I don’t remember everything we said, but I do recall my husband mentioning how he didn’t understand it but he wanted our son to be happy. I shared for the first time out loud how I’d suspected our son might be gay after peeping his journal during one of my regularly-scheduled snooping your teenager’s bedroom sweeps when he was in high school. I later even tried to coax him to talk about it, but he shut the conversation down. He wasn’t ready to talk about it. Not only had I invaded his privacy, but I also tried to force him into a conversation about something he was still trying to understand. I apologized for doing so but left the door open, although I never mentioned it again. There is nothing perfect about being a parent. The best we can shoot for is being perfectly imperfect for the people we love.

Eventually, our scattered thoughts and feelings solidified in the agreement that our unified response would be to focus on what we felt was most important for our son to know. One, we loved him, two, we wanted him to be happy in his life, and three, we’d talk about it more when we got there. In a recent conversation about the trip with him and his two younger siblings, he said what he remembers most is how we were there with open arms to hug him at the end of the performance and how he appreciates that it’s been like that ever since. His siblings said finding out wasn’t a big deal to them then, and still isn’t.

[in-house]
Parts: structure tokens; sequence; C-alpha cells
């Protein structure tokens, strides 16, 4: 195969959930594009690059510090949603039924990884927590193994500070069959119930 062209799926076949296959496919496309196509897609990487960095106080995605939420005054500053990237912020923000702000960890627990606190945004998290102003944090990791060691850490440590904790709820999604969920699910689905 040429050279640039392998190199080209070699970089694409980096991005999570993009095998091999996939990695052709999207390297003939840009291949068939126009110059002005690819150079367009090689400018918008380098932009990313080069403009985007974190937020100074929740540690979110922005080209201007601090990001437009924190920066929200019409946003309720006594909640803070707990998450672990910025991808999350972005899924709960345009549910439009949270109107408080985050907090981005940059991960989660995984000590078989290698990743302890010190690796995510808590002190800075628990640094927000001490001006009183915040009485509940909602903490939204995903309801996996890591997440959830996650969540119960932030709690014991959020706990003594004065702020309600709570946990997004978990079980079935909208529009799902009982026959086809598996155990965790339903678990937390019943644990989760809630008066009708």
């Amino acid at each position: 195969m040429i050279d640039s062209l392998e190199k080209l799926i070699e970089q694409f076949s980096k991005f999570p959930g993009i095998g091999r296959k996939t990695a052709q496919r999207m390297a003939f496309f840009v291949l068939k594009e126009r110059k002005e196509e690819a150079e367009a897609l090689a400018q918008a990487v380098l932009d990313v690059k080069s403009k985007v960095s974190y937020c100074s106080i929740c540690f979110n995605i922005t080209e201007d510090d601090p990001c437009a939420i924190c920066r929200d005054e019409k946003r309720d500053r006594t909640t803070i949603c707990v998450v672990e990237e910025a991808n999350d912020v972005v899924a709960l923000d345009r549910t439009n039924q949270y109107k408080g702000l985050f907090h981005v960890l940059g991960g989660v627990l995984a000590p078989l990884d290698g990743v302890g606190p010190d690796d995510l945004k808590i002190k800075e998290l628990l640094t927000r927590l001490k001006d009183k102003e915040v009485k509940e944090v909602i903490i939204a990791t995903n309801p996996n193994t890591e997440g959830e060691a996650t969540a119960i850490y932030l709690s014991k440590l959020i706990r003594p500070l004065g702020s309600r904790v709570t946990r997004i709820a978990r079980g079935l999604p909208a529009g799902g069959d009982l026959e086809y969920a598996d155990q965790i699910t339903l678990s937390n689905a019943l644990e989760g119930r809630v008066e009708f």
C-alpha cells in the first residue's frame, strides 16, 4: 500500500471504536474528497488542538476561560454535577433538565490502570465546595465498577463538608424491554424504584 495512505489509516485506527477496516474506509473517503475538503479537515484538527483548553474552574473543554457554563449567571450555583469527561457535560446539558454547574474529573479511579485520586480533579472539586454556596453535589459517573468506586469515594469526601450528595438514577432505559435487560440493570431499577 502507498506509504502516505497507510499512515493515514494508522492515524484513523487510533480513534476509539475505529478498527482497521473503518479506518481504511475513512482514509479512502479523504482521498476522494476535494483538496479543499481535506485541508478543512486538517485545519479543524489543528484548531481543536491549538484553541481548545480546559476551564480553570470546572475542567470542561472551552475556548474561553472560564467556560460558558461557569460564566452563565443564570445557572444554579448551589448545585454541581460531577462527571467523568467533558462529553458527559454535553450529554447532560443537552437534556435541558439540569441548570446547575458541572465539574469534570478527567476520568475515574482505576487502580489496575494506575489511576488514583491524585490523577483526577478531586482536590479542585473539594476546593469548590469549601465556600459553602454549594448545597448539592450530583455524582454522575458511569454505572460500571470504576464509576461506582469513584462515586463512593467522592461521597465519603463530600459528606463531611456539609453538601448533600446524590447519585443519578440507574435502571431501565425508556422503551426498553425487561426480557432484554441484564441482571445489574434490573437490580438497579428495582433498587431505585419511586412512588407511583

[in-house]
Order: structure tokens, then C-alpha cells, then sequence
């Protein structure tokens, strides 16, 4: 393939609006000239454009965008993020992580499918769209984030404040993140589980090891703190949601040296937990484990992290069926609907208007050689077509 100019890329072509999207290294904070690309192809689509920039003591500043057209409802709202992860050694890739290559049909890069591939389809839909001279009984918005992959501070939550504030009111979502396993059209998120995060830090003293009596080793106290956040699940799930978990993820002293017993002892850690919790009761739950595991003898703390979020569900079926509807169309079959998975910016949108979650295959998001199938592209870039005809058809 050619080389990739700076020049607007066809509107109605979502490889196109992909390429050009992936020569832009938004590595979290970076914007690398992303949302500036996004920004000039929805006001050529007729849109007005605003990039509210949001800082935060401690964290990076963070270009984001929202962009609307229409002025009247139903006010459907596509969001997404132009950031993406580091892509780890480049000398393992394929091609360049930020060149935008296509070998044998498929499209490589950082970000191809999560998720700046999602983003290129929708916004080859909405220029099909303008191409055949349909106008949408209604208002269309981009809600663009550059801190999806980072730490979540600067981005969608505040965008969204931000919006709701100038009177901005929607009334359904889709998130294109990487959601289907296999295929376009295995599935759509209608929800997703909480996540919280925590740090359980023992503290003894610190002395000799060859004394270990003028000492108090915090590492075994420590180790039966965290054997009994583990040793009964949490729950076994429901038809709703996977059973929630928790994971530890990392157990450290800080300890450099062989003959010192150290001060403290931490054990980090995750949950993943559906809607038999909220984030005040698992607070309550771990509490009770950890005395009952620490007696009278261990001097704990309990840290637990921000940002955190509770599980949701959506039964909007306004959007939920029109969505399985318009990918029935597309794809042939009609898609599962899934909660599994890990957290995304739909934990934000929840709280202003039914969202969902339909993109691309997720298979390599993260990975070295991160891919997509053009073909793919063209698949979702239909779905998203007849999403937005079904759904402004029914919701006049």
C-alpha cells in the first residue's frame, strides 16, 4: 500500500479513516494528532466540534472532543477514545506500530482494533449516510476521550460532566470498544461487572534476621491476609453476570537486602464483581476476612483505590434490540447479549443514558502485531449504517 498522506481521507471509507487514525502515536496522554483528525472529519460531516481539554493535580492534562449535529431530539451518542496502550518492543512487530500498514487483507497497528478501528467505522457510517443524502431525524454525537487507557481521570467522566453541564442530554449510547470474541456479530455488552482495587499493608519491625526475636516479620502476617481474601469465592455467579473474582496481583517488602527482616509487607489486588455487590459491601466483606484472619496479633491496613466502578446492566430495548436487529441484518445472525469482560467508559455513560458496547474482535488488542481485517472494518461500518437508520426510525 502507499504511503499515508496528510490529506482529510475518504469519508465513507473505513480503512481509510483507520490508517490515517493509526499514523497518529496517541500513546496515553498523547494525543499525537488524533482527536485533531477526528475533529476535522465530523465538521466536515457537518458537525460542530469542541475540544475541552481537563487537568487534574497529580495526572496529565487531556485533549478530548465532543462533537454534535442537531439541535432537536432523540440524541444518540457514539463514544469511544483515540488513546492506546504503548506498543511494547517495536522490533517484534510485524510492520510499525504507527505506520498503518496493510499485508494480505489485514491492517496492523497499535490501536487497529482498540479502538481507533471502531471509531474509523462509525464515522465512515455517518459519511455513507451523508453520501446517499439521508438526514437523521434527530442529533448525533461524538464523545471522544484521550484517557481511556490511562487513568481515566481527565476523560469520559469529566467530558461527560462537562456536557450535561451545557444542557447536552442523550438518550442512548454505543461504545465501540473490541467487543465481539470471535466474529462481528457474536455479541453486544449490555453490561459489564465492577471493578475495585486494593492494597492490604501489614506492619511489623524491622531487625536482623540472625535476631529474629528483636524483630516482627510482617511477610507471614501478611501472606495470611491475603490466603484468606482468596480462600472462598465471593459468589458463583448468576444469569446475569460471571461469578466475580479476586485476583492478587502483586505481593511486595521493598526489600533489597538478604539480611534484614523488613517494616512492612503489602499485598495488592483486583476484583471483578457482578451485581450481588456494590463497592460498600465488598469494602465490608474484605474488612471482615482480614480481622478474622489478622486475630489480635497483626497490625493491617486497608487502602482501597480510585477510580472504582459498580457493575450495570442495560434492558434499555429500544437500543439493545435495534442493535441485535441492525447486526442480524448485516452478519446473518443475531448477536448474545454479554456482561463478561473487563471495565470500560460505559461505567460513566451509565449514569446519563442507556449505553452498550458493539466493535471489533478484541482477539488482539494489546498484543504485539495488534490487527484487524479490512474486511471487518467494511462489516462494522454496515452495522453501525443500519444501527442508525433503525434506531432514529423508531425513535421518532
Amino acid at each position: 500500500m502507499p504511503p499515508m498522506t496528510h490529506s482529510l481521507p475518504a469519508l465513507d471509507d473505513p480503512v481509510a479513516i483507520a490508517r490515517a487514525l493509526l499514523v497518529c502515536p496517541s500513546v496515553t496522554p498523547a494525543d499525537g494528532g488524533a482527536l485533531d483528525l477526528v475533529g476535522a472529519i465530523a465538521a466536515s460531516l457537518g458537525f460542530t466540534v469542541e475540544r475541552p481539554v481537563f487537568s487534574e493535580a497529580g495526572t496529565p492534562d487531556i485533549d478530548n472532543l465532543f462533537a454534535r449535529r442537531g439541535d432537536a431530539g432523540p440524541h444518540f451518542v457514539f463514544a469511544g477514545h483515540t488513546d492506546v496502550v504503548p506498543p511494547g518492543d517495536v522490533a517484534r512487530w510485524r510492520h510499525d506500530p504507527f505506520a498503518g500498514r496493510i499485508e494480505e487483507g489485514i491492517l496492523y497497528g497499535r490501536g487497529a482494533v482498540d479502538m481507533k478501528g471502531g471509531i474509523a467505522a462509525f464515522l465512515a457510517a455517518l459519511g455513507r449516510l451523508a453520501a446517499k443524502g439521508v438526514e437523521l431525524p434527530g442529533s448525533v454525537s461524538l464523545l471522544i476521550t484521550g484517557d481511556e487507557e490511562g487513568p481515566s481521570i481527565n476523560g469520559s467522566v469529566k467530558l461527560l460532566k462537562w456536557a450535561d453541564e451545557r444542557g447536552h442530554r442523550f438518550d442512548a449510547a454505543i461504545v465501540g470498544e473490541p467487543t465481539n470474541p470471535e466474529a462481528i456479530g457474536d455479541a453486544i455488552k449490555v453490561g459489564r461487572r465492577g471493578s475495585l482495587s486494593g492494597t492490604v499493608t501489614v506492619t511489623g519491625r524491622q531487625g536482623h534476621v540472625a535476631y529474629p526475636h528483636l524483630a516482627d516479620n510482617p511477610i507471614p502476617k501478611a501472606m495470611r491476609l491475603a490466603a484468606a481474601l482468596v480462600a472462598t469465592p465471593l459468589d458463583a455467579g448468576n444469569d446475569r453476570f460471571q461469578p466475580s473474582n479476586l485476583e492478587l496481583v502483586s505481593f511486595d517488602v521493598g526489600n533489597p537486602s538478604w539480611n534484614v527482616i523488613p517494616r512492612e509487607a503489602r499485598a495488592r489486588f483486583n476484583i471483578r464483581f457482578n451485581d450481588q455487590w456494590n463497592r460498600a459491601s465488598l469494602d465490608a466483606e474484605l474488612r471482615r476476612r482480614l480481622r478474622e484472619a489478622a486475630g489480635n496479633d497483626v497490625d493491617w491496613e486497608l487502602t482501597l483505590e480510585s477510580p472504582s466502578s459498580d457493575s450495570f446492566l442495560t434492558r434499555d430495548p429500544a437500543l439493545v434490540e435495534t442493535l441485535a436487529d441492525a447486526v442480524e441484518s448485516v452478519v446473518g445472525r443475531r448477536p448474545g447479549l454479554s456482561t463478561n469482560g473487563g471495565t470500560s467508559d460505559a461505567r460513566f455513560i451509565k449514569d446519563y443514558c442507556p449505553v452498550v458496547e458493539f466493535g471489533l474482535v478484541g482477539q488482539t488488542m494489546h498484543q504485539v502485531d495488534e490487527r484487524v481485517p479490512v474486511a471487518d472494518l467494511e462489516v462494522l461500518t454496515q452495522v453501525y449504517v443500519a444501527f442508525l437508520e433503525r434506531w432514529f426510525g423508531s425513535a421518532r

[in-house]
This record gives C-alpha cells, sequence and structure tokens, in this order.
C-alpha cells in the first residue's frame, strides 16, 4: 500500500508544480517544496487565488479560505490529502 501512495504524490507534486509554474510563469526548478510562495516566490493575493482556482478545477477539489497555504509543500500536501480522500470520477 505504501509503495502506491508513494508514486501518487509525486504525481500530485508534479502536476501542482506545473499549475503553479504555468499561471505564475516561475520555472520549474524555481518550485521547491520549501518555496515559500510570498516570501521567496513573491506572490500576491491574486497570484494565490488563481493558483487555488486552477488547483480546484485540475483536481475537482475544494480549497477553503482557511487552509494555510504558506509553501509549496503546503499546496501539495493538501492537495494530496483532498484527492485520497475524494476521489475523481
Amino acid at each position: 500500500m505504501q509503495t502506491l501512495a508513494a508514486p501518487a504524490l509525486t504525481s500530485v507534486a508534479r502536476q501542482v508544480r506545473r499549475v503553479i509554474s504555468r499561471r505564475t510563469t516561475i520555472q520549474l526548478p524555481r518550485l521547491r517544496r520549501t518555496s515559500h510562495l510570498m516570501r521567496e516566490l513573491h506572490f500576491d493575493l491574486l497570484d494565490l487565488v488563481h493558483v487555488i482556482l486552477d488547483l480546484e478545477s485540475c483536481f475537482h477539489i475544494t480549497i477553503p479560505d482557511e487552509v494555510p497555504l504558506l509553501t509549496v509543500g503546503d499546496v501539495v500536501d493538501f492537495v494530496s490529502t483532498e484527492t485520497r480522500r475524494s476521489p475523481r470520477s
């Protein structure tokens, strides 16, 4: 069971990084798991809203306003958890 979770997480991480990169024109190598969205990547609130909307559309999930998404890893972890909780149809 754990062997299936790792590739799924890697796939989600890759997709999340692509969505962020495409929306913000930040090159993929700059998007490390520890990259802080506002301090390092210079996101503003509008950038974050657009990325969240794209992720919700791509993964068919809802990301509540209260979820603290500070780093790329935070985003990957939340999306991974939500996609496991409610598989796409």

Let’s make love, support and acceptance the rule and not the exception

Recently, my sister called to tell me about a childhood church friend of ours whose Black son told her he was gay. I sighed in relief when I heard our friend’s response to her son was one of unconditional love and acceptance. I know all too well that this is not often how it goes in Black families. Especially ones who are heavily involved in the church.

The Black church has always been an honored, powerful and necessary institution for many Black families and communities. Because of this, the weight of influence it has is significant. When the Black church speaks, people listen. Journalist Lynne d Johnson wrote, “The Black church, the oldest institution and pillar of the Black community, has historically dictated the community's stance on homosexuality — either you don't talk about it, or you condemn it.” Considering this messaging within Black communities, it’s no surprise the majority of Black LGBTQ+ children are not accepted and supported within their own families, as reported by the Human Rights Campaign in 2019.

I don’t know about others, but I truly believe all Black Lives Matter, and I advocate for all children to be loved and accepted, even if they are Black and queer. Rejection of and violence toward LGBTQ+ people are two societal woes I’d like to see eradicated. It’s hard enough these days to simply live while Black without the extra burden of being rejected by your family, too. Parental acceptance and support are critical.

As a Black mother of a queer son, I say that it’s time Black parents of LGBTQ+ children take our rightful seat at the table and speak up boldly on their behalf. Let’s change the conversations we have about our Black LGBTQ+ children, family and friends into ones where love, acceptance and support are the rules and not the exception. With June being the month Pride is celebrated, what better time than now to make such a commitment? I remain hopeful that more of us will.

Share
Advertisement
Editor's Picks